If you use live acoustic music as a reference point for 100% then it becomes reasonable to assign a percentage to mark progress toward that goal. It's admittedly a subjective measure. Percentages as a way to describe improvement have been common vernacular between audiophiles for a long time. Percentages are typically used to describe progress from the origin. But that approach doesn't account for the eye-popping improvement("accelerating returns") that is sometimes reported after making a small tweak near the finish line. The Zeno paradox is a thought experiment that helps account for this.
I guess I'm stuck because:
1.no reproduction system consistently sounds like real music; yes,
sometimes a convincing illusion on the right material, but listen to enough
different source material and you can hear the 'machinery at work'- the
illusion falls away, and you are left with a very good reproducing machine,
but one that cannot fool you all the time. I think that's the nature of the
beast. Gear is generally better today than it was 20 or 40 years ago, but I
can still hear the 'seams.'
2. we all (or better if I just speak for myself, "I") have different
ideas of what real should sound like. A little more bass. I wish that vocal
were a little more prominent. Why, when things get complex in the musical
program, does it sound congested? Some of this may be system-related,
and some, in my experience, is the source material. But, at bottom, I think
the ideal - DGarretson's 100%- may be different for each of us, and that is
going to dictate what each of us strives for, assuming an unlimited budget
and access to gear.
3. Most people don't have an unlimited budget and access to gear. We mix
and match using commercially available gear, with some tweaks, to try and
achieve that special 'synergy' that says 'real' to the person in control of the
system and the checkbook. This results in that endless merry-go-round of
equipment swapping, or the realization that last month's 'astounding
improvement' has paled by the time the credit card bill arrives.
4. DGarretson- it looks like you got off this merry-go-round by modding
commercially available equipment. I assume you did this for at least three
reasons: out of the box, the gear could benefit from an improvement that
the manufacturer didn't offer; cost-effectiveness, and subjective 'tuning' to
get the system to sound more 'real' by your lights. Most or at least many
audiophiles (and I'll include myself in this camp) aren't blessed with the skill
to start tearing down electronics and replacing the innards. So, we are left
with trying to find that elusive synergy among commercially available
'boxes' along with 'tweaking' in the easy ways- isolation, positioning, cable
changes, gear swaps, tube rolling, etc.
5. I guess my point is that the realization of that elusive 100% is a very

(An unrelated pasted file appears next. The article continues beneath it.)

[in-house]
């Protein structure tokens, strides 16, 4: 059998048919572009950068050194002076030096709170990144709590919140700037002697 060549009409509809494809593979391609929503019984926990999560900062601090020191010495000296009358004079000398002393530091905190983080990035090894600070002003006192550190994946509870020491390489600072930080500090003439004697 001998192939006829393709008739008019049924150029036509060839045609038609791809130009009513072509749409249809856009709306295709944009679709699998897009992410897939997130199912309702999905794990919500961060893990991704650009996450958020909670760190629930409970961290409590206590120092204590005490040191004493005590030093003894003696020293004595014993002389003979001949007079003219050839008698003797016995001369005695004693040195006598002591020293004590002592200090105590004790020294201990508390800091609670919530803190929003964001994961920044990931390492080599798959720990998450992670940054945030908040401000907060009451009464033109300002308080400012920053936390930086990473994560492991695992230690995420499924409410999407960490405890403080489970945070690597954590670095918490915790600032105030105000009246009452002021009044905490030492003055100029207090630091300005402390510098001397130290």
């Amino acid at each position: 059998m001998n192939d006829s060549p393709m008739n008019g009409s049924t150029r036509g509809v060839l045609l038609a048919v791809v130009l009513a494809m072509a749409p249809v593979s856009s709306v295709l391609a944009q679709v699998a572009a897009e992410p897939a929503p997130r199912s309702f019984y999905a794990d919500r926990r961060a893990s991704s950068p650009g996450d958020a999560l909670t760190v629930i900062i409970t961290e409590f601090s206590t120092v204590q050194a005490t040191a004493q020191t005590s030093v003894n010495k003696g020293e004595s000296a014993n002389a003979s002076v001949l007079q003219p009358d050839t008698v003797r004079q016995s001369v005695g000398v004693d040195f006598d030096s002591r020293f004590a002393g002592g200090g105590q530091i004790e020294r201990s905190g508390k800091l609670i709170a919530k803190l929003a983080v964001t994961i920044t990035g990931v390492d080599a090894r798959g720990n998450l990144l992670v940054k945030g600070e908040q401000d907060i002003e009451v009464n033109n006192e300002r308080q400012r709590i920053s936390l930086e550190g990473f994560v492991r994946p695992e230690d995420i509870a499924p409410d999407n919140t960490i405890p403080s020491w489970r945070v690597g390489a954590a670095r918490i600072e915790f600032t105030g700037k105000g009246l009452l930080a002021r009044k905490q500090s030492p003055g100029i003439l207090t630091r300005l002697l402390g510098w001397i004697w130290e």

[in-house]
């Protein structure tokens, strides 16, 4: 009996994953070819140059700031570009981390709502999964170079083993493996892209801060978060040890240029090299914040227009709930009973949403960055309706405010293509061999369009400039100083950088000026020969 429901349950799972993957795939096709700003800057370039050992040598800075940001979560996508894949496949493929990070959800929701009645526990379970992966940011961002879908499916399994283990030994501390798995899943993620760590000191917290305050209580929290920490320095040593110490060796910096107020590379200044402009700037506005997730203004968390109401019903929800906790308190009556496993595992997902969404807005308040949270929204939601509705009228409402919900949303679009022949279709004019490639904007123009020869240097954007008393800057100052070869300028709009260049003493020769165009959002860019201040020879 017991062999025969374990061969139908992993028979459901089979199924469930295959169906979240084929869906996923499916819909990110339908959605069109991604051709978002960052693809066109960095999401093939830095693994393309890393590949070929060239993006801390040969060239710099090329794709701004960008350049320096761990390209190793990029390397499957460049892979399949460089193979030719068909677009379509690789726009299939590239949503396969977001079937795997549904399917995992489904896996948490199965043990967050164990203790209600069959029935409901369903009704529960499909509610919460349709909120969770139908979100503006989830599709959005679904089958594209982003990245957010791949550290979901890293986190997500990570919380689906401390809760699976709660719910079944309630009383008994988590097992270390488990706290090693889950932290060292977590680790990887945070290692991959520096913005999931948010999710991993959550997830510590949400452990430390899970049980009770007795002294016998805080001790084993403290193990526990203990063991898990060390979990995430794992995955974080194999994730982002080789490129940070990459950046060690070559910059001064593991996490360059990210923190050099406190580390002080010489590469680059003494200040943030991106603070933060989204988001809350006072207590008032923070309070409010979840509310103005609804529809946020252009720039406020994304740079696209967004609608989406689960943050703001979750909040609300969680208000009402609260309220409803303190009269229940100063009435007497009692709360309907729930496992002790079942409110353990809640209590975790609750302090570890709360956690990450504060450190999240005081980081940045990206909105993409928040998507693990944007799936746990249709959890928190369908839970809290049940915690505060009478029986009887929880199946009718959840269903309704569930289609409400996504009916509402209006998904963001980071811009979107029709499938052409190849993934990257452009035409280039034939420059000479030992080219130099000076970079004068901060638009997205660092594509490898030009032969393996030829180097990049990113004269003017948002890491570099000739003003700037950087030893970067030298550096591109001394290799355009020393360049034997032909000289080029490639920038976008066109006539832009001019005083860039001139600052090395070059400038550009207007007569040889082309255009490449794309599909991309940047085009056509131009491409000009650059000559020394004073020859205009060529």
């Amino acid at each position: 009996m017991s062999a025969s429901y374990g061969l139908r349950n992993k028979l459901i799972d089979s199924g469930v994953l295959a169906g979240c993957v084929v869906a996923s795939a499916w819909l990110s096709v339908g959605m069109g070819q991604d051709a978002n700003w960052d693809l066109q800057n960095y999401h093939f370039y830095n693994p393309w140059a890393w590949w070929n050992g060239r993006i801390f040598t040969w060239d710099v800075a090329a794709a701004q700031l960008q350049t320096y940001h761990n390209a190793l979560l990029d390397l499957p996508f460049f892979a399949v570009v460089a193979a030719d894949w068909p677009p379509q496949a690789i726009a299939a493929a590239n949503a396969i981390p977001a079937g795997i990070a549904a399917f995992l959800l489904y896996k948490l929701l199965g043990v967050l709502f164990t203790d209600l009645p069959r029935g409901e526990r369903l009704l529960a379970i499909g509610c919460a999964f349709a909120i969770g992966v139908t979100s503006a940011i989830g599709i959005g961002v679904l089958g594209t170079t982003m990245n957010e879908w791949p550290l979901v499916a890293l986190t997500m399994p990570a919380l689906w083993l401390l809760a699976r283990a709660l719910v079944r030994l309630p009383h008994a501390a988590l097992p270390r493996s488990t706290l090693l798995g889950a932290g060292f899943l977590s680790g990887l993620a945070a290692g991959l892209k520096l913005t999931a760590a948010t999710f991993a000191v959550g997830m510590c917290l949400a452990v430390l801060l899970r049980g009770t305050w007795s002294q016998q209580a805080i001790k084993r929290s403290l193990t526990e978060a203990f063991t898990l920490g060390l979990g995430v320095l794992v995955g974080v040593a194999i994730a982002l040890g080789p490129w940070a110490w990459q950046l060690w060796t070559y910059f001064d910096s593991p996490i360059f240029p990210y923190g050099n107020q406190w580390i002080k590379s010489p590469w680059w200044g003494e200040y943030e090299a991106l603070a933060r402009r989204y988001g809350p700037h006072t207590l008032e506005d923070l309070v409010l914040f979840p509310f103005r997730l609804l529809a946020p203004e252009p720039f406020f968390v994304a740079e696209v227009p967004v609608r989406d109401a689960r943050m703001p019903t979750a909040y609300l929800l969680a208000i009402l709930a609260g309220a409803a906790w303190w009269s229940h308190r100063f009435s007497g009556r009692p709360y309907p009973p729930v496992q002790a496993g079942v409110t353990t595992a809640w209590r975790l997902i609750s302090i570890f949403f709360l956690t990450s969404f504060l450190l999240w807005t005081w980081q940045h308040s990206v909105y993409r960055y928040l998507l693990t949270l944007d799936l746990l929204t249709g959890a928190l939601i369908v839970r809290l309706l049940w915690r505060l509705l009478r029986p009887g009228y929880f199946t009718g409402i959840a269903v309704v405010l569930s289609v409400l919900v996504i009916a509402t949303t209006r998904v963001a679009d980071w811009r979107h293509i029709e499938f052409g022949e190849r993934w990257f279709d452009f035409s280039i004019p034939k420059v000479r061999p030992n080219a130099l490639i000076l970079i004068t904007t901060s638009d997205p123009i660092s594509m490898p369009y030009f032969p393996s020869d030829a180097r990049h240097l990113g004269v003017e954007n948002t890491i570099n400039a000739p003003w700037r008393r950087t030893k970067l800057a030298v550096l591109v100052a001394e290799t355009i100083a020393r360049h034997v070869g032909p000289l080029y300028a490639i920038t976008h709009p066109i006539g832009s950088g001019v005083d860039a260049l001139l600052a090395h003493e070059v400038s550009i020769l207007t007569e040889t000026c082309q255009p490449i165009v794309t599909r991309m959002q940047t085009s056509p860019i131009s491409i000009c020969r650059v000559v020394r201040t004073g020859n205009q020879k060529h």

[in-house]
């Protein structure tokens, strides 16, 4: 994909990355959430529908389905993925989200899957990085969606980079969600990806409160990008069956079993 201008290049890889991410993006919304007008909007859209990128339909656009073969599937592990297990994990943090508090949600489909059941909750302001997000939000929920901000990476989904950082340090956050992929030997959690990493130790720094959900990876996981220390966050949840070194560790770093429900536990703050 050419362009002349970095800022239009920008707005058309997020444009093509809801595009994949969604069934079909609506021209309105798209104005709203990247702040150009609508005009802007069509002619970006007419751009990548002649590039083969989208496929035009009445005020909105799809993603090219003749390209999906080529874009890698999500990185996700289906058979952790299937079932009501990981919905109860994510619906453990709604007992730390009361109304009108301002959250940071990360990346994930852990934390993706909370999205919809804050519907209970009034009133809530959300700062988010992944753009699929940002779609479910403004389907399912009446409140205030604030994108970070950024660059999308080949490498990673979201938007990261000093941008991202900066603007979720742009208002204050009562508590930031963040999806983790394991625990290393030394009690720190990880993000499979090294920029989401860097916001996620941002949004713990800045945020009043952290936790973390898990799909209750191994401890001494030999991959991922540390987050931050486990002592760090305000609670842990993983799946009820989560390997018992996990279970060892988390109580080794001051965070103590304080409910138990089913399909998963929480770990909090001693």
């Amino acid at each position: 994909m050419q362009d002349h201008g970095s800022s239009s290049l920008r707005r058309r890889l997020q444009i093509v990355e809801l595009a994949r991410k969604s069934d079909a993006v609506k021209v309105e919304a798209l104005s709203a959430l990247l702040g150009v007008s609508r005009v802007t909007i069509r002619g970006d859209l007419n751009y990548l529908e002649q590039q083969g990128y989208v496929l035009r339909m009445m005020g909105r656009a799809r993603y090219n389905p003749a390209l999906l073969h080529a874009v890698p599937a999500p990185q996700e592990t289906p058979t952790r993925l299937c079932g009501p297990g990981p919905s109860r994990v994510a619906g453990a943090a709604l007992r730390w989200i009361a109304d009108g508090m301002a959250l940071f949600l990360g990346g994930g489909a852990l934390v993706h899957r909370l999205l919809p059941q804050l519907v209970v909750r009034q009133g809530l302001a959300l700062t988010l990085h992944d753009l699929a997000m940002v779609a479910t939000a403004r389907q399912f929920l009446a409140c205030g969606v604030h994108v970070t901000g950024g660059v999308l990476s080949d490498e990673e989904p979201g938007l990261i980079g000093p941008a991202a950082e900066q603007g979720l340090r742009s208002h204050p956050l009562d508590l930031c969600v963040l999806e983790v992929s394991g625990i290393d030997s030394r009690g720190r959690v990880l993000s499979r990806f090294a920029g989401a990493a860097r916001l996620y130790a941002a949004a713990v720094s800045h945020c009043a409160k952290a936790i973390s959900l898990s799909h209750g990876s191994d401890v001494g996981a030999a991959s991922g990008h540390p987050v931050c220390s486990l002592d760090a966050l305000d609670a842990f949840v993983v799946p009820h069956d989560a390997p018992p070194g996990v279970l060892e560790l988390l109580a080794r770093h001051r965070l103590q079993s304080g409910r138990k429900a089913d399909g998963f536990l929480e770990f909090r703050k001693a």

personal, subjective thing. And that once you are close, getting it to that
last 'nth' degree is neither easy or cheap.
6. For me, the midrange is always the killer. I can live with more limited
bandwidth or even limited dynamics, but if the midrange isn't grain-free,
vivid and 'in the room' it's going to sound 'reproduced' to me. Others may
conclude that bandwidth and soundstage are the markers for real.
7. So, where does that leave us? The 100% is at best an impossible goal. It
will never really sound like real music all the time. Do we give up? Most of
us here, are here because we aren't satisfied with 'good enough.' So, we
continue the 'quest' within the limits of time, energy, knowledge base,
access to gear and budget. But, and this is my hypothesis, not some
absolute statement, knowing your biases- recognizing what makes the
illusion better for you and where you can brook compromise- makes the
journey a whole lot easier. (And one's knowledge and one's preferences
may change over time too, which just adds to the length and difficulty of the
8. I have stepped off the merry-go-round, not because my system can't be
improved- it could benefit by better, deeper bass and a larger room to set a
bigger stage for the speakers (and probably by going to a larger set of
horns as well). But I am at a point where the differences in gear at this
point, for me, in my system and room, make less difference than the sound
of particular pressings and masterings. And, since the objective at the end
of all of this isn't just gear, but what the the musical result of the whole
system is, including the source material, I've found much happiness in
buying lots and lots of records, most of them old. This has, in turn, led to an
exploration of cleaning methods and their effectiveness, which is a whole
I think Whart's reasoned and very well-written post says it all at least for me.
Where have I seen the biggest difference in sound at this point? The pressings.
Whart nailed it. And if you take a look at his system, it makes even more sense.
A "bargain" is more of an absolute description of worth as opposed to the relative term "a good value". A bargain also has a much wider time window than a good value.
I agree the the Vandersteen 5a is a good value, but it is not as good a value as the Quatro, nor does it represent the bargain value of the 2ce. The loudspeakers cover a ten-fold price span, but they don't represent a 10x increase in performance and I doubt the products generate a 10x increase in listener enjoyment. I speculate and I could be wrong.
When a setup is good I agree most of the difference from there comes from the recording unless perhaps you move into a better venue/room. That' s the real way to avoid those diminishing returns.
"I agree the the Vandersteen 5a is a good value, but it is not as good a value as the Quatro, nor does it represent the bargain value of the 2ce."
Why? How do you go about judging something like that?
If you double the performance, then double it again, how many percentage points is that?
Zd542, go listen to the lineup and then look at their pricelist. To me it's obvious, but as I said earlier, I could be wrong.